Duration: 1 night
By the time we returned our jeep and got our motorhome, it was already late and very, very windy and rainy. When you rent a motorhome in Iceland, the first thing the rental company tells you is not to mess around with the wind. We were given a number, and if wind speeds reached that number, we were told to pull over immediately. We were even given a wind reading tool by the rental company. That's how serious the wind is, which we already learned from having our jeep's door ripped off its hinges. Every year, however, some people refuse to listen, and they and their motorhome are blown off the roads. We didn't want to be those people, so we found the closest campsite to Keflavik Airport, which is in the coastal town of Grindavik, and hunkered down there for the night. We didn't even go outside because the winds and rain were so strong and rocking our motorhome. When we woke in the morning, we discovered the campsite shared a fence with a sheep farm, and Ruby just loved getting to know these fluffy guys!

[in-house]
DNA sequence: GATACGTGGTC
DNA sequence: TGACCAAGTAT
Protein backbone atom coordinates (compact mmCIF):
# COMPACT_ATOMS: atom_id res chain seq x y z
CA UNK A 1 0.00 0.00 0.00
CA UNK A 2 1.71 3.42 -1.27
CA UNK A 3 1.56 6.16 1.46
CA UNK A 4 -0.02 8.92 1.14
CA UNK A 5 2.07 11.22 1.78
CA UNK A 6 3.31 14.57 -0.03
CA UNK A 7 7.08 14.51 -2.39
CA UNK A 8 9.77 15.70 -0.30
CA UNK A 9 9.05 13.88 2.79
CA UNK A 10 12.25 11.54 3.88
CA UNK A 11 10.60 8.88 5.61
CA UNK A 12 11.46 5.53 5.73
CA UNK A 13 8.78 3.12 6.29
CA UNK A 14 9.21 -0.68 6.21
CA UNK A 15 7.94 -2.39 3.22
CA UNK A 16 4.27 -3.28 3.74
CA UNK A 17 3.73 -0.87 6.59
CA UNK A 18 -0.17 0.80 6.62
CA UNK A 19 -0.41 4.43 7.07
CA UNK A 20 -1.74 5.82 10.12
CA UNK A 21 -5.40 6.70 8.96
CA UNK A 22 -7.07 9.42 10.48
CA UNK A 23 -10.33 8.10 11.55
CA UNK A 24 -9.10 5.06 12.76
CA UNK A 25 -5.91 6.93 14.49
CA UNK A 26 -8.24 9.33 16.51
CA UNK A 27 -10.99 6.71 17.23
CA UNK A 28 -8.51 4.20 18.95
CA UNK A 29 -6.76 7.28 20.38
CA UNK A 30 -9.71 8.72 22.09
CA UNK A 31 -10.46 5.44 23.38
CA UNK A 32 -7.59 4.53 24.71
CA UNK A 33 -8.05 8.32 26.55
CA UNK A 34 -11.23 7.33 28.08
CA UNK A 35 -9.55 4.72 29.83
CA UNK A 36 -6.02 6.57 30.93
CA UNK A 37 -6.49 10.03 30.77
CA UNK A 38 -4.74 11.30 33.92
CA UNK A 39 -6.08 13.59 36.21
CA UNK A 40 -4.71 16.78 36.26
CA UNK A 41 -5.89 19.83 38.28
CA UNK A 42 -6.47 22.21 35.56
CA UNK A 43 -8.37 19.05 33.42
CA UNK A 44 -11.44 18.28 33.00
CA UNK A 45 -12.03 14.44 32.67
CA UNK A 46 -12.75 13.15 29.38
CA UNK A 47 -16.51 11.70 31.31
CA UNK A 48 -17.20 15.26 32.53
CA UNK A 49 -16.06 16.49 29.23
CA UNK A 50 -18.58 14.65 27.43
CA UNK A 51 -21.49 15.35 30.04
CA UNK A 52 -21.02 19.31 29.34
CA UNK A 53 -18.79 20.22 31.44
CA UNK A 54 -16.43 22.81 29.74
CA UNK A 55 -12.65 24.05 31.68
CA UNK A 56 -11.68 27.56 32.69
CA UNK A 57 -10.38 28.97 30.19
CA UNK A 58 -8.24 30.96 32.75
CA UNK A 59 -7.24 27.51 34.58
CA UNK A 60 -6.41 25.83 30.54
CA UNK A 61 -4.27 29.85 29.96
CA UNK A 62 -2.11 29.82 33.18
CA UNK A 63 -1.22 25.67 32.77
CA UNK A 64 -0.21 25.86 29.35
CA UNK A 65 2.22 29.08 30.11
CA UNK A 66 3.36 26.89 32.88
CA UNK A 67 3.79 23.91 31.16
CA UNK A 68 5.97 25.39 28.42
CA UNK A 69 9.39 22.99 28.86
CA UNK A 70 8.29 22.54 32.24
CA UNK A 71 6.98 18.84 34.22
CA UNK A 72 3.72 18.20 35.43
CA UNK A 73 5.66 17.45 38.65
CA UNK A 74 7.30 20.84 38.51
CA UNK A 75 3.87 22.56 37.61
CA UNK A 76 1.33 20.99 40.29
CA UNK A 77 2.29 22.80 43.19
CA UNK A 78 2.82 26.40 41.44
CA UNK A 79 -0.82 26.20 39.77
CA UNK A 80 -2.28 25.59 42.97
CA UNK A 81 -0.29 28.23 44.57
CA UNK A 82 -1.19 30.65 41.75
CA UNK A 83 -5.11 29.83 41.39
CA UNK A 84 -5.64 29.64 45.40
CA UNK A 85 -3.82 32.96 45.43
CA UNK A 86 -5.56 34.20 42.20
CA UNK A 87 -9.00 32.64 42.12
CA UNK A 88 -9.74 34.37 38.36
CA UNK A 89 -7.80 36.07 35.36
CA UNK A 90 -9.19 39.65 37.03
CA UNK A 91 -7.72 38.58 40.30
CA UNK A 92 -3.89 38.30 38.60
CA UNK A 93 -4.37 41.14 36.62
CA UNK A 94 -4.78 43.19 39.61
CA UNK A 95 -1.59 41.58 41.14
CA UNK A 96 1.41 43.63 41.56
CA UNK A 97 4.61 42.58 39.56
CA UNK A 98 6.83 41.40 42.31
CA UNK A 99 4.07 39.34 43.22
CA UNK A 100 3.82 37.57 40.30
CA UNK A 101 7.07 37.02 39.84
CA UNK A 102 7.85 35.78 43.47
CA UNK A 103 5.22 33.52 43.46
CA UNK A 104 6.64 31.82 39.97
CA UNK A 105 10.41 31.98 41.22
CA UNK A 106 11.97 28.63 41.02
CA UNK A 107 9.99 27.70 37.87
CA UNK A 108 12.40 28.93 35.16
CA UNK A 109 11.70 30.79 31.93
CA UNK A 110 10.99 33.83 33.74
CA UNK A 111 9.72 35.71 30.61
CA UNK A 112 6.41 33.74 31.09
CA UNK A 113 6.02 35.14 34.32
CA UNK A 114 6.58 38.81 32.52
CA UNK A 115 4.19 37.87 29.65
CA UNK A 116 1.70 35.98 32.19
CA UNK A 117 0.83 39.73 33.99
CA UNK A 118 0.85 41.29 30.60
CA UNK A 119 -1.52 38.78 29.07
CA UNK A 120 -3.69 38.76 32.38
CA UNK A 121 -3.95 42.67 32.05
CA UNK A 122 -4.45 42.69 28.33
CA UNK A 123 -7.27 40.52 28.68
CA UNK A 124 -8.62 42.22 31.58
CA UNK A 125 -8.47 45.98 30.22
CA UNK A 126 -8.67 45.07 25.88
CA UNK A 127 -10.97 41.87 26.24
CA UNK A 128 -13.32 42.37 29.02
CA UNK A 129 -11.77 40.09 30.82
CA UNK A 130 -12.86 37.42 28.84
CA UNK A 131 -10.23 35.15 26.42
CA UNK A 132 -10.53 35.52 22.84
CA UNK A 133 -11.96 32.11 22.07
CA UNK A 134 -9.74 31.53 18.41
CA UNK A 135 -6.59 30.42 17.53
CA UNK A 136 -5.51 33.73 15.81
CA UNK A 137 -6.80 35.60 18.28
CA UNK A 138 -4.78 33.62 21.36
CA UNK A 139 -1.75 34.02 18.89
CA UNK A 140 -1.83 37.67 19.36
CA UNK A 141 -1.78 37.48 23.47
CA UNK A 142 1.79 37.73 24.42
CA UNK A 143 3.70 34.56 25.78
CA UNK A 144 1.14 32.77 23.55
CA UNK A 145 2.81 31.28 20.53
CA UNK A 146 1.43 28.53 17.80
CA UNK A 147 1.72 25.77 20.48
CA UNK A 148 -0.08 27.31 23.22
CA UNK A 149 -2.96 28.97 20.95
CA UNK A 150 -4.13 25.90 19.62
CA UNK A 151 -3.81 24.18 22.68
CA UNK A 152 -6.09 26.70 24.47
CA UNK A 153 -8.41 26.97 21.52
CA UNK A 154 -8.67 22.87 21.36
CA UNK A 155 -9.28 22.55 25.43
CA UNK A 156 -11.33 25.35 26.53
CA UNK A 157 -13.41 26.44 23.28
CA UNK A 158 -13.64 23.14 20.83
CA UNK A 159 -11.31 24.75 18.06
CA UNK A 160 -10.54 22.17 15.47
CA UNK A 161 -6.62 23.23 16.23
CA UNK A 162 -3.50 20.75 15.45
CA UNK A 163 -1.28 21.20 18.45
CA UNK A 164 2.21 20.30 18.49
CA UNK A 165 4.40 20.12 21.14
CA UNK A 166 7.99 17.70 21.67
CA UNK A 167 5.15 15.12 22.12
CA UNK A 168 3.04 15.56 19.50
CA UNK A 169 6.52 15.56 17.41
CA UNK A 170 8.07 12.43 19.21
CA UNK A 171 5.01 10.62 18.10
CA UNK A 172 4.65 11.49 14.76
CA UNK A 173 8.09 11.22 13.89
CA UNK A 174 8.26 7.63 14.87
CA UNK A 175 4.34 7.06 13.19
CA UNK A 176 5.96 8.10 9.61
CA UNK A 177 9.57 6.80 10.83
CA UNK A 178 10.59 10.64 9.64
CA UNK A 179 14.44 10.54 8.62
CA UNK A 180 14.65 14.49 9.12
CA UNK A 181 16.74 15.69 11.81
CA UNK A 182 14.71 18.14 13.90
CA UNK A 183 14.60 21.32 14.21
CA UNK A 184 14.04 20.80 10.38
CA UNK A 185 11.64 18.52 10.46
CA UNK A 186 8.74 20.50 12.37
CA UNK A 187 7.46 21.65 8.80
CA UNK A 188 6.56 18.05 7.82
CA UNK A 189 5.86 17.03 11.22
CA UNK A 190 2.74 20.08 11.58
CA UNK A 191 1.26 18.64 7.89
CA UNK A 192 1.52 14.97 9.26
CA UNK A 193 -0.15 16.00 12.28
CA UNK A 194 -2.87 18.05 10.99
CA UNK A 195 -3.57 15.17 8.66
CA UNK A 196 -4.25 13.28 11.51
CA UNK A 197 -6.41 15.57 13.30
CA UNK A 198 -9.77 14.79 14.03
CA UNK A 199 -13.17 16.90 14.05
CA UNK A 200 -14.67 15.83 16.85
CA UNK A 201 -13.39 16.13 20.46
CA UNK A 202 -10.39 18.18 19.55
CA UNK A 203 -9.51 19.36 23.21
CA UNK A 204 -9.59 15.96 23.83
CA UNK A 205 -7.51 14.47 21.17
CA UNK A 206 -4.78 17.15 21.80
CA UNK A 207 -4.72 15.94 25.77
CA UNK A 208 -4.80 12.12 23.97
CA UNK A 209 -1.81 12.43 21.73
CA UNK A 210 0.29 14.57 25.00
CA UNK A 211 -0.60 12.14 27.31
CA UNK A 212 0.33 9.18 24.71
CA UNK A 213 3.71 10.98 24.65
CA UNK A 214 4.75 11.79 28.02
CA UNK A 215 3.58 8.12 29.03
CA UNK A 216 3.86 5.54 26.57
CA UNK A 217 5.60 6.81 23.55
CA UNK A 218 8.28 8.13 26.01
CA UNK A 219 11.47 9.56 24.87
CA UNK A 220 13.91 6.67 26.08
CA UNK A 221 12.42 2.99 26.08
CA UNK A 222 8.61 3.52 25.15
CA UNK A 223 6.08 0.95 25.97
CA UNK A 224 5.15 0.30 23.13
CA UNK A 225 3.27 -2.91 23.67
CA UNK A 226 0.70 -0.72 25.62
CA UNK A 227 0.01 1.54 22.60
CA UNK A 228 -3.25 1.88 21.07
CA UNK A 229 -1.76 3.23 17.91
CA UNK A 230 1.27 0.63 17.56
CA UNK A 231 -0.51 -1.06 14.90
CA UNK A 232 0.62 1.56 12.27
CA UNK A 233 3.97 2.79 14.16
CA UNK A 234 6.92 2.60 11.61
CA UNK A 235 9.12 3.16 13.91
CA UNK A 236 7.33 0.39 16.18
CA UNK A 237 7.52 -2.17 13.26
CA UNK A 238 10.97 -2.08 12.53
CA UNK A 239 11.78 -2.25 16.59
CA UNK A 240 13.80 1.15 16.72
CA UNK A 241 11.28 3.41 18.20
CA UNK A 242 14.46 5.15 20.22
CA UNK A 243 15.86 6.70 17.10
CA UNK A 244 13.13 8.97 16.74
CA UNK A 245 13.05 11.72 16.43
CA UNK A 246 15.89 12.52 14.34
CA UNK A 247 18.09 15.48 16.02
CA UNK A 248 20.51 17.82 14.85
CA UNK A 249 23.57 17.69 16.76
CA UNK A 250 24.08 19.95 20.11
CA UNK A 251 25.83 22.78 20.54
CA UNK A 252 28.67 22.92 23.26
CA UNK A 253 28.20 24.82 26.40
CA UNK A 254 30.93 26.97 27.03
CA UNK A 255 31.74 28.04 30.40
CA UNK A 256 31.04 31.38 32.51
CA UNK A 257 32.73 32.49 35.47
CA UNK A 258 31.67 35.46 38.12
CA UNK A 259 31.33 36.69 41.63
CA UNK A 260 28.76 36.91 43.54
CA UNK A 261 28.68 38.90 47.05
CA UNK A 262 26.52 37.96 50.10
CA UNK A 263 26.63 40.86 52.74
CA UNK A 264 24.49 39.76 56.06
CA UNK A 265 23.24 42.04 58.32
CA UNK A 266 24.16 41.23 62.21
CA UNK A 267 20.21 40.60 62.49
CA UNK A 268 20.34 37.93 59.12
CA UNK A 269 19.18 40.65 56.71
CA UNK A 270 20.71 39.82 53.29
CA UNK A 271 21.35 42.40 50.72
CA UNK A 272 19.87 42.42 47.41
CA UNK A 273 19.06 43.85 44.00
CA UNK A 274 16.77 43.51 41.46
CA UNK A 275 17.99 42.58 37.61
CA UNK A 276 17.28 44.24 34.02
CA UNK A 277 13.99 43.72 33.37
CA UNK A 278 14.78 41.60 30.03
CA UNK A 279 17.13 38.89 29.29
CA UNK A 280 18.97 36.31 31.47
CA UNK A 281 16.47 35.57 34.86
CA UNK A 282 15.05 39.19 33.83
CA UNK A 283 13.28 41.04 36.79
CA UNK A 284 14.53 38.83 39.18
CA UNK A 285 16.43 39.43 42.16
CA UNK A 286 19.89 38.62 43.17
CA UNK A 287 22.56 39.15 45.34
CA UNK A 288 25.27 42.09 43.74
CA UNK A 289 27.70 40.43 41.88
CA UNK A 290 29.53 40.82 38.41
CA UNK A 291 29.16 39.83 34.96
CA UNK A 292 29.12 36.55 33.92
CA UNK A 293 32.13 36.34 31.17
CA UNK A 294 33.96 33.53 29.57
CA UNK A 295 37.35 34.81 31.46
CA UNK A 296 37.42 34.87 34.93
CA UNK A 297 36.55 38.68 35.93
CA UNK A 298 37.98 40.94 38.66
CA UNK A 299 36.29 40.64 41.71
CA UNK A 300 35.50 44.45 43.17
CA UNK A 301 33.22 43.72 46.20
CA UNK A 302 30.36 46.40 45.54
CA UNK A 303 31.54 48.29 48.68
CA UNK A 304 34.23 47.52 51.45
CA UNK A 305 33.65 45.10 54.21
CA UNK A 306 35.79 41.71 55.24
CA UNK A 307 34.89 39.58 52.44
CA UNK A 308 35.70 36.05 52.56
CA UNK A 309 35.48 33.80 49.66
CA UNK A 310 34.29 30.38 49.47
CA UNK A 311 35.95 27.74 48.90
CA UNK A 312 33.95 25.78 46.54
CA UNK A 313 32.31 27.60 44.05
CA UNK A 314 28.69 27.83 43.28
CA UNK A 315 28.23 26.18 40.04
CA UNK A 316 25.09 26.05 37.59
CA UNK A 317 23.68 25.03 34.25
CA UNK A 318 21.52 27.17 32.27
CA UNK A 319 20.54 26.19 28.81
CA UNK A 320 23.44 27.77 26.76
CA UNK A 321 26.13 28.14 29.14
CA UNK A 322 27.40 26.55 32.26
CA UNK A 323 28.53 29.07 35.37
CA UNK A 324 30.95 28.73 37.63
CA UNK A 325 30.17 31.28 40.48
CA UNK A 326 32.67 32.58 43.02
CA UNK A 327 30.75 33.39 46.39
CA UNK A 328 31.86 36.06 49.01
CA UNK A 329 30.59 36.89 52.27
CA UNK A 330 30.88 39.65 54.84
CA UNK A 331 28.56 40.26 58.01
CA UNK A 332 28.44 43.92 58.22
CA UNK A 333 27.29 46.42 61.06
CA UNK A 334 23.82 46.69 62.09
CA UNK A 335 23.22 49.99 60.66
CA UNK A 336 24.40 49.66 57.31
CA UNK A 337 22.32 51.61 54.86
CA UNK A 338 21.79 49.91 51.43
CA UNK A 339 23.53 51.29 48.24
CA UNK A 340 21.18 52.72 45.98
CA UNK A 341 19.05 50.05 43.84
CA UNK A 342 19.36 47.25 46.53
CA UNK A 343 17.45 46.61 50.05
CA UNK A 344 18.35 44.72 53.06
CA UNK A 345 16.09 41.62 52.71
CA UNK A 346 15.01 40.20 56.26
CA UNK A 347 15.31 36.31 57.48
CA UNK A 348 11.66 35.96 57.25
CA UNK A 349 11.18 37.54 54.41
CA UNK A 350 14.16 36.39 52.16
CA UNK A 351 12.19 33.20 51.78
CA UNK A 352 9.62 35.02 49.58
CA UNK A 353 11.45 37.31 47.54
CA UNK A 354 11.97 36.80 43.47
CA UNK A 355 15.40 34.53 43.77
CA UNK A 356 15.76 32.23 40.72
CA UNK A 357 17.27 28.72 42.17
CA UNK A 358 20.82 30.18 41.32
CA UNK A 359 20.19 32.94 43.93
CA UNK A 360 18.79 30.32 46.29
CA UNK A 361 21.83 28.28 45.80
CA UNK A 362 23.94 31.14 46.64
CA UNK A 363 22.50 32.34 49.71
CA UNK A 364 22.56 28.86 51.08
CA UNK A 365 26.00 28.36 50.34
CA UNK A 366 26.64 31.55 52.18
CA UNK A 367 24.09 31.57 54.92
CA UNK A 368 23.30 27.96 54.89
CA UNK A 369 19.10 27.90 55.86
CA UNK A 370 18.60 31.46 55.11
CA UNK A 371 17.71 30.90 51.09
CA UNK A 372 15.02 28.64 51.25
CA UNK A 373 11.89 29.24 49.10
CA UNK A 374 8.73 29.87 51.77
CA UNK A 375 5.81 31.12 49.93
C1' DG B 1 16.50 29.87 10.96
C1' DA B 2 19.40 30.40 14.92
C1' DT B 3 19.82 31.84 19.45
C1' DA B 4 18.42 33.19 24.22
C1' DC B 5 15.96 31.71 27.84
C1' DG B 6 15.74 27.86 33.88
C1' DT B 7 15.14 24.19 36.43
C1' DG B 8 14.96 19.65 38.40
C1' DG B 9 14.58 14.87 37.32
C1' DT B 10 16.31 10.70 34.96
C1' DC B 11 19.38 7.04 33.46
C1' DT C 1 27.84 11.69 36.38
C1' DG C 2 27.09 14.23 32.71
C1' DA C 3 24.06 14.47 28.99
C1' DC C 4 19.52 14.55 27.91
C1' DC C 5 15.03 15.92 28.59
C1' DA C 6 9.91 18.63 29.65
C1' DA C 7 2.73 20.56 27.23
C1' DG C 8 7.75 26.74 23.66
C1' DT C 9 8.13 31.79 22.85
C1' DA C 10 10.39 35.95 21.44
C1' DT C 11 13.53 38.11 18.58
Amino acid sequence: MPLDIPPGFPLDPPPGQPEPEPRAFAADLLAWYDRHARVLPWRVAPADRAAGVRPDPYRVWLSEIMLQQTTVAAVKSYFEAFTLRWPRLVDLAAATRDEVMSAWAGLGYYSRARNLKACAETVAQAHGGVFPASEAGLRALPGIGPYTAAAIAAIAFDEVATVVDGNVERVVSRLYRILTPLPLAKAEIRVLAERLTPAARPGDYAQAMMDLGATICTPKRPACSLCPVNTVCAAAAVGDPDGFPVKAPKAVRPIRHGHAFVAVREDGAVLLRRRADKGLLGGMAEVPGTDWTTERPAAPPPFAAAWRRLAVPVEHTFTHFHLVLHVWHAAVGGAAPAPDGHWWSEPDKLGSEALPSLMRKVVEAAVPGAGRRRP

Duration: 1 night
After the winds died down a bit the next day, we booked it to Búðardalur, a small village at the entrance to Iceland's Westfjords. To get here, we had to drive through a 6 kilometer, underwater tunnel and through towering mountain passes. The campsite in Búðardalur was at a school, which worked out really well for us because it had a playground and walking trails. Ruby loved the beach here because there were so many playful seals! In Búðardalur, we hit up a local grocery store to stock up our motorhome's mini fridge. The whole time we were in Iceland, we only ate out twice. Otherwise, we cooked food in our motorhome and ate either inside at the table or outside using the camping table and chairs provided if the weather was decent. This saved us a lot of money!

Duration: 1 night